Group 20 – After Brexit: Europe Takes All

Source: les Échos

First of all, we propose you to look at a a very small video in order to better understand the Brexit.

As seen in the article “HSBC ‘plans to move 1,000 jobs to Paris’ due to Brexit“ from the English newspaper ‘The Independent”, France could receive hundreds of jobs seeping out from Britain, as the economic climate is significantly more volatile because of the Brexit vote. HSBC is currently following a relocation strategy, as its London headquarters are no longer suitable to pursue their goals and objectives. Indeed, HSBC is without any doubt one of the most globalized bank, strongly relying on good and stable international agreements which is the opposite of the UK independence and new wave of protectionism.


HSBC chief executive Stuart Gulliver also said trading operations that generate about 20 per cent of revenue for the lender’s investment bank in London may move to Paris, as this one fifth may be affected by the loss of EU passporting rights.


It is also possible that UK could leave the EU but remain a part of the European Economic Area (EEA), in a model similar to that of Norway, Iceland and Liechtenstein.

Employees at HSBC in Canary Wharf, who already process payments made in Euros, would join the 10,000 workers currently based in the French capital under the plans.

A number of other large financial companies including Morgan Stanley, BNP Paribas and JPMorgan have also reportedly made plans to reduce the size of their businesses in the UK, following the referendum result in June.

HSBC currently employs around 48,000 people in the UK, and around 260,000 across the world.

This decision is a direct response to HSBC’s low performances in the first semester following the Brexit vote. Indeed, it’s revenue have decreased by 11% and it’s benefits shrinked by 29% compared to last year results. This is due to a withdrawal of capital by worried investors, as there is a risk of recession due to the current unstable economic climate taking place in the UK.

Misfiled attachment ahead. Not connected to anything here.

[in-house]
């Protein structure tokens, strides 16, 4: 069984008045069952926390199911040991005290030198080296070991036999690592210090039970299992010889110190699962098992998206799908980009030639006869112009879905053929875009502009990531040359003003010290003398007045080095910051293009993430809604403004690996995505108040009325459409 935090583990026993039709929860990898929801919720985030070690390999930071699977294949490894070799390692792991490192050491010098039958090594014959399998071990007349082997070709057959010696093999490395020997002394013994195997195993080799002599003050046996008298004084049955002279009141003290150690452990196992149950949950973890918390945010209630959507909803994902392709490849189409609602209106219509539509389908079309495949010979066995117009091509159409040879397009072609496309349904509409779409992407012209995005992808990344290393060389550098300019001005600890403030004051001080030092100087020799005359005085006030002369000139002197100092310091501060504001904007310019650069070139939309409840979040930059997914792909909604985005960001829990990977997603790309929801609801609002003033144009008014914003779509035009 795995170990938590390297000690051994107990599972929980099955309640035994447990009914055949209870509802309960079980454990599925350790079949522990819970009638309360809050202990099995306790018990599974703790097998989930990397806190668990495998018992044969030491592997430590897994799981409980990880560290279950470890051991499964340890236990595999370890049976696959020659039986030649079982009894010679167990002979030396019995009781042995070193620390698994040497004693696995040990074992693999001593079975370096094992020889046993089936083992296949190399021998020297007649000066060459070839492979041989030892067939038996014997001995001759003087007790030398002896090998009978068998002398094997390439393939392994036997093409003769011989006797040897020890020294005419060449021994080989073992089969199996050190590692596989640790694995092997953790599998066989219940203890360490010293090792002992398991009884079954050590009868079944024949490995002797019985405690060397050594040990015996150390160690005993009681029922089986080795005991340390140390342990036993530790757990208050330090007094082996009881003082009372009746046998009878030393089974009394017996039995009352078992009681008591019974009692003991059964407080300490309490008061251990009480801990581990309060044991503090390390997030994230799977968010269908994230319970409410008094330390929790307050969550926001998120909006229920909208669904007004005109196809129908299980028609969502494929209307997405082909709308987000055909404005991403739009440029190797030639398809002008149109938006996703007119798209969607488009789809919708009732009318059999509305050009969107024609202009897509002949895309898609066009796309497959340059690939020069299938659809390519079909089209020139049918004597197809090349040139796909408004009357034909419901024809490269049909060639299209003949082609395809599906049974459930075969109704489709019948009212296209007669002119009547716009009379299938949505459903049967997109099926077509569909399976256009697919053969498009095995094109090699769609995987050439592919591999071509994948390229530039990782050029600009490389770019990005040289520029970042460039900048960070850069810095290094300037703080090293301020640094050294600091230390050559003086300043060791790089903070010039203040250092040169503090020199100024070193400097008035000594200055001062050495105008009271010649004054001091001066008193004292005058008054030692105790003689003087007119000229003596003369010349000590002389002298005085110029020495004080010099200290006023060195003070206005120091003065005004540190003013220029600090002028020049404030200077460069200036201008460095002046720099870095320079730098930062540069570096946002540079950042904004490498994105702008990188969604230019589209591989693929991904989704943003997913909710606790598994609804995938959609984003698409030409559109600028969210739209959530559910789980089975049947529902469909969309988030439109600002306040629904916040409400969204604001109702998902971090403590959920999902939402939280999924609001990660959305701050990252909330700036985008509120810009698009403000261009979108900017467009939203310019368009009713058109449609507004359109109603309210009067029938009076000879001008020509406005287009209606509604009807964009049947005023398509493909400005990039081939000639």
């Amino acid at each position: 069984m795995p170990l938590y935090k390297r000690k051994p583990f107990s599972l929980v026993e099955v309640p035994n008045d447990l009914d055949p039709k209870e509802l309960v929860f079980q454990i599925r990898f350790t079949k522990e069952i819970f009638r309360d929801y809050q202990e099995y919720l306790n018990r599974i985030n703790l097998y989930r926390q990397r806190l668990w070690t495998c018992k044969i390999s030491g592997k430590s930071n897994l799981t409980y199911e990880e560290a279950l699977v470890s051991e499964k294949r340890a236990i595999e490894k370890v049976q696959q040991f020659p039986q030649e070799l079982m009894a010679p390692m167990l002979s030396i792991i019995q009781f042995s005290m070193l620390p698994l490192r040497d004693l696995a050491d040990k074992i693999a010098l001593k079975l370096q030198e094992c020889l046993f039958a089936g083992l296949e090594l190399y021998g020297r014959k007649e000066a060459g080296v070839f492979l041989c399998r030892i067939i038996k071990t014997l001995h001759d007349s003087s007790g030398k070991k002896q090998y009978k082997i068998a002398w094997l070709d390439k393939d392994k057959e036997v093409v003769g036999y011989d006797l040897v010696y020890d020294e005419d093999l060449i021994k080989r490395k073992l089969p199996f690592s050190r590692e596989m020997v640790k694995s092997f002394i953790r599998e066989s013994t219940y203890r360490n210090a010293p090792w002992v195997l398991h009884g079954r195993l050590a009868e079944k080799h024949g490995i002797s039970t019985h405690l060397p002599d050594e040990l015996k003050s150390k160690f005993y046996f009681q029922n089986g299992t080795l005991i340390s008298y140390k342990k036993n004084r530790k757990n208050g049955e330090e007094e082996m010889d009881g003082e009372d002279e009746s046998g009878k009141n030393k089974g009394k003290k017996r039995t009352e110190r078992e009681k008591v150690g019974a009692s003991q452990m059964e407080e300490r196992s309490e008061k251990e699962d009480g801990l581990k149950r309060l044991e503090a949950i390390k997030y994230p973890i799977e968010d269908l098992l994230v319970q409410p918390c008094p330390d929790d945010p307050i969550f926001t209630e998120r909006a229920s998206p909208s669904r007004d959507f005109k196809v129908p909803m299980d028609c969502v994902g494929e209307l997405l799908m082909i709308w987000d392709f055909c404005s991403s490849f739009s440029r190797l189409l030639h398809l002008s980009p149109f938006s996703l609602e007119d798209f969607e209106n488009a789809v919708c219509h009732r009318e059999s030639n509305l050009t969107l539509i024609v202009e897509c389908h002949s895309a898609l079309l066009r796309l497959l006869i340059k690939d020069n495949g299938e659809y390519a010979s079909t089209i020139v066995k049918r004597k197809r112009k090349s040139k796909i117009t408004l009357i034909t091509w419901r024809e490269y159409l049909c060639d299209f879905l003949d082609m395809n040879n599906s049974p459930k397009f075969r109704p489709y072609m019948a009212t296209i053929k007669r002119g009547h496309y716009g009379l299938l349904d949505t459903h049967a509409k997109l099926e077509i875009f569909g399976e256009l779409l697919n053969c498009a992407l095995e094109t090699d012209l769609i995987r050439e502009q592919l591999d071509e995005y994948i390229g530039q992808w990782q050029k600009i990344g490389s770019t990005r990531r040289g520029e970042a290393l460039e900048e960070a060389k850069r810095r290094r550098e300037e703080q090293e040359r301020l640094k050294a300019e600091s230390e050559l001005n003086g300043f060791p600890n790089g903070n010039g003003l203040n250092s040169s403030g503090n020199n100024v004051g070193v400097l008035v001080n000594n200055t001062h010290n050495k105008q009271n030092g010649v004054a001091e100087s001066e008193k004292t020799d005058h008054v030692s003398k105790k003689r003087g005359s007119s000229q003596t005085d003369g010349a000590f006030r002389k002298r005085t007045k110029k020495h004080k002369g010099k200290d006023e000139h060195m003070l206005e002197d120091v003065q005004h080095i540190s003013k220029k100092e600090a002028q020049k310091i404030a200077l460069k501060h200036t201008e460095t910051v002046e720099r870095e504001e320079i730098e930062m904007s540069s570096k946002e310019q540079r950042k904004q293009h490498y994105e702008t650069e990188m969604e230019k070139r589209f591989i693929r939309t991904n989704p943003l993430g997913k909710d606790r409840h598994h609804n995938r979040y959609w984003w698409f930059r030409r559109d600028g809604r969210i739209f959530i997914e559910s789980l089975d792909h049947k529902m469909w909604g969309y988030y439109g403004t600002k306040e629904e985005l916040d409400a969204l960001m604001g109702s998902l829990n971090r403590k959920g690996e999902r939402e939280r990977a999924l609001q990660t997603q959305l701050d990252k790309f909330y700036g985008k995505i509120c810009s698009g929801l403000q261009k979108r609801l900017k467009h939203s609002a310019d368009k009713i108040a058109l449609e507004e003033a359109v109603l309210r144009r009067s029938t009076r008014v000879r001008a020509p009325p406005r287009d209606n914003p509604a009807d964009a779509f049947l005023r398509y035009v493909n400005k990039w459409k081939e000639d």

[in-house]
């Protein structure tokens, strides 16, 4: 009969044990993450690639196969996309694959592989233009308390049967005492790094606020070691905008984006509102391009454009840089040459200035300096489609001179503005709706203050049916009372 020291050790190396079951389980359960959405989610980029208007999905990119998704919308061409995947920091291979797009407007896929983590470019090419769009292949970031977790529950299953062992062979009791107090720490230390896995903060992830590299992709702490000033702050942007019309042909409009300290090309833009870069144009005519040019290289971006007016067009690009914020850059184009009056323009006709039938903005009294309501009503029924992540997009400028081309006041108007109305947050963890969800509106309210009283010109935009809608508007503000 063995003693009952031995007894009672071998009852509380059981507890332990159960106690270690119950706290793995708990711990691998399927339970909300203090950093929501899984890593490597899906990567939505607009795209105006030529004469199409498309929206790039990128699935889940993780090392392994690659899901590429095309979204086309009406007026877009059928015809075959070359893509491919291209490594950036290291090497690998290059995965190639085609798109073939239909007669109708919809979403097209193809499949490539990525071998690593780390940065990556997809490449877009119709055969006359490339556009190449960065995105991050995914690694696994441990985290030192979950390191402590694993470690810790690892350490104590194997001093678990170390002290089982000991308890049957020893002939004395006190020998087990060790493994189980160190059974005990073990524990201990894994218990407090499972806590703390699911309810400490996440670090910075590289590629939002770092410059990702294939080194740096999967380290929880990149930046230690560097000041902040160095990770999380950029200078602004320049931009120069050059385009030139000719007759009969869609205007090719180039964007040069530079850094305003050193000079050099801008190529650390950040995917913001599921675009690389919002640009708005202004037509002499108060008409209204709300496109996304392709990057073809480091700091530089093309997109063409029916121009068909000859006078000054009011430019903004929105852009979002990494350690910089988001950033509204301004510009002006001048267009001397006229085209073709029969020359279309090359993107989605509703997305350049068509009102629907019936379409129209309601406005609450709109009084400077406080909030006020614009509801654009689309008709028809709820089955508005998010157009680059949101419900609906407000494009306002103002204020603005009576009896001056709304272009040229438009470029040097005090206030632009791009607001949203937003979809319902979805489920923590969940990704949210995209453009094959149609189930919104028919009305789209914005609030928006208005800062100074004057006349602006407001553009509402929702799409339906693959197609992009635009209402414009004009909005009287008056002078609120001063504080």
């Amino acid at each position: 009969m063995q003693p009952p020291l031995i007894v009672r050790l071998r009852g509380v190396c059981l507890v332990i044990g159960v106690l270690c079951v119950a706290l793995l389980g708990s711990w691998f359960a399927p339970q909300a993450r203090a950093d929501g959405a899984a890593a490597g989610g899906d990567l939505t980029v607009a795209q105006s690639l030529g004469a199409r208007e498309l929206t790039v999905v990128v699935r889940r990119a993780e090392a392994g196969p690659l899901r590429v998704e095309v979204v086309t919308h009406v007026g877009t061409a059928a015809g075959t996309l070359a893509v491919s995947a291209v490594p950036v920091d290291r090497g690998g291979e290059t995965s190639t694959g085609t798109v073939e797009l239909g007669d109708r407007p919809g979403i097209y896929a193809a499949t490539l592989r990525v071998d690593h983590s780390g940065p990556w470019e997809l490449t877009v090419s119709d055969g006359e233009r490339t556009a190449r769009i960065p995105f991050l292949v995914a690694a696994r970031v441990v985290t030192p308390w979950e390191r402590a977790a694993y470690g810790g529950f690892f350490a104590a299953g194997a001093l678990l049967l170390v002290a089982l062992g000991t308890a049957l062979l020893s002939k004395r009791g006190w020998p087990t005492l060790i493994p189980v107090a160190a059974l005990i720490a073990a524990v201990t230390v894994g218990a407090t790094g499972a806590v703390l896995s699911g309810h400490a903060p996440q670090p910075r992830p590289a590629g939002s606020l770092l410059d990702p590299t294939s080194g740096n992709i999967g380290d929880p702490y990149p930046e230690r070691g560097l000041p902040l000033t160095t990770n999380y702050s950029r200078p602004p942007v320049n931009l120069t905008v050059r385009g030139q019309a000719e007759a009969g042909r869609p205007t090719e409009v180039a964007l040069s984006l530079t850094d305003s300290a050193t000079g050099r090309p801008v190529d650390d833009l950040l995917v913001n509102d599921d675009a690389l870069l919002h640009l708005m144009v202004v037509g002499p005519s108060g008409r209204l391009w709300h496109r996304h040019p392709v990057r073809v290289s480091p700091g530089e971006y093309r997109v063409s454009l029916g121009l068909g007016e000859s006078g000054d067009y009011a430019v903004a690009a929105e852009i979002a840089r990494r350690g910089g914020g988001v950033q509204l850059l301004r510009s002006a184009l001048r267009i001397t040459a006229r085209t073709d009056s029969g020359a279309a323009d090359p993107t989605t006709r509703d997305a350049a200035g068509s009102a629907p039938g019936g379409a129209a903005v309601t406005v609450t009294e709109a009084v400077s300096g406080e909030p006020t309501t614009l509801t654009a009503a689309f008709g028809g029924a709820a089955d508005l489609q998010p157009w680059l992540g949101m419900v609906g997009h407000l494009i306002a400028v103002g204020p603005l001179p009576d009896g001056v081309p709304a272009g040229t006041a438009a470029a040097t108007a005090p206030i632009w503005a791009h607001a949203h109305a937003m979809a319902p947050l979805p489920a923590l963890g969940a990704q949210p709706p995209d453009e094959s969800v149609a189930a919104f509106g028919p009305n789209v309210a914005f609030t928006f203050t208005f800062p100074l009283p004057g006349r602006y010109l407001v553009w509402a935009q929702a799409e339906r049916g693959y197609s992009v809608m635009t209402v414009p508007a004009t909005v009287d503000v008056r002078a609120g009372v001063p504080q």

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HSBC said the « main near-term economic impact to be elevated uncertainty. » This will hit spending by businesses and individuals and « the impact would likely be most keenly felt in investment, if firms delayed spending until more clarity emerged about the UK’s post-EU arrangements. » As a result, the bank estimates that gross-domestic-product growth will be 1% to 1.5% lower in 2017 than it would have been otherwise.




Prudential CEO, Mike Wells, who has maintained that UK should remain in Europe, has said that a EU exit “would be possible”. He noted that the company generates 87% of its business outside the EU, and said the impact of a Brexit vote in the June referendum would be “manageable”. The group’s investment arm, M&G, would be most affected should Britain leave the EU. “The infrastructure for its distribution is set up in Europe, and an exit from the EU could affect that materially,” Wells said.

Prudential has so far contributed to a record selloff in insurers in London trading.

The insurance giant has stated in August that it may transfer more funds from its asset management arm in London to Luxembourg or Dublin. These transfers will be made in order to maintain access to the EU’s single market after Britain chose to leave the union at the end of June. The new head of Prudential’s M&G fund management arm, Anne Richards has said that a tenth of M&G’s £255.4bn assets under management were from EU clients. “It’s a very important client base for us.”

Like other British insurers, Prudential experienced volatility in its share price due to the uncertainty caused by the EU referendum. Fortunately, strong growth in Asia is helping offset lower profits in Europe. Prudential’s profits rose 15% to £743m in Asia, 9% to £642m in the US and 8% to £473m in the UK. Overall, group profits increased 6% to £2.1bn, beating analysts’ forecasts of £1.8bn.

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The section bellow is a counter- argument to the rest of our research: Read it, you may be surprised !🗿


It is interesting to notice that despite the general panic atmosphere sizing the insurance or banking industries located in the UK, the situation does seem promising for some.

Indeed, according to an article published by the Telegraph, there is some belief that there would be more business opportunities in the EU for UK insurance companies Post-Brexit than in the Pre-Brexit.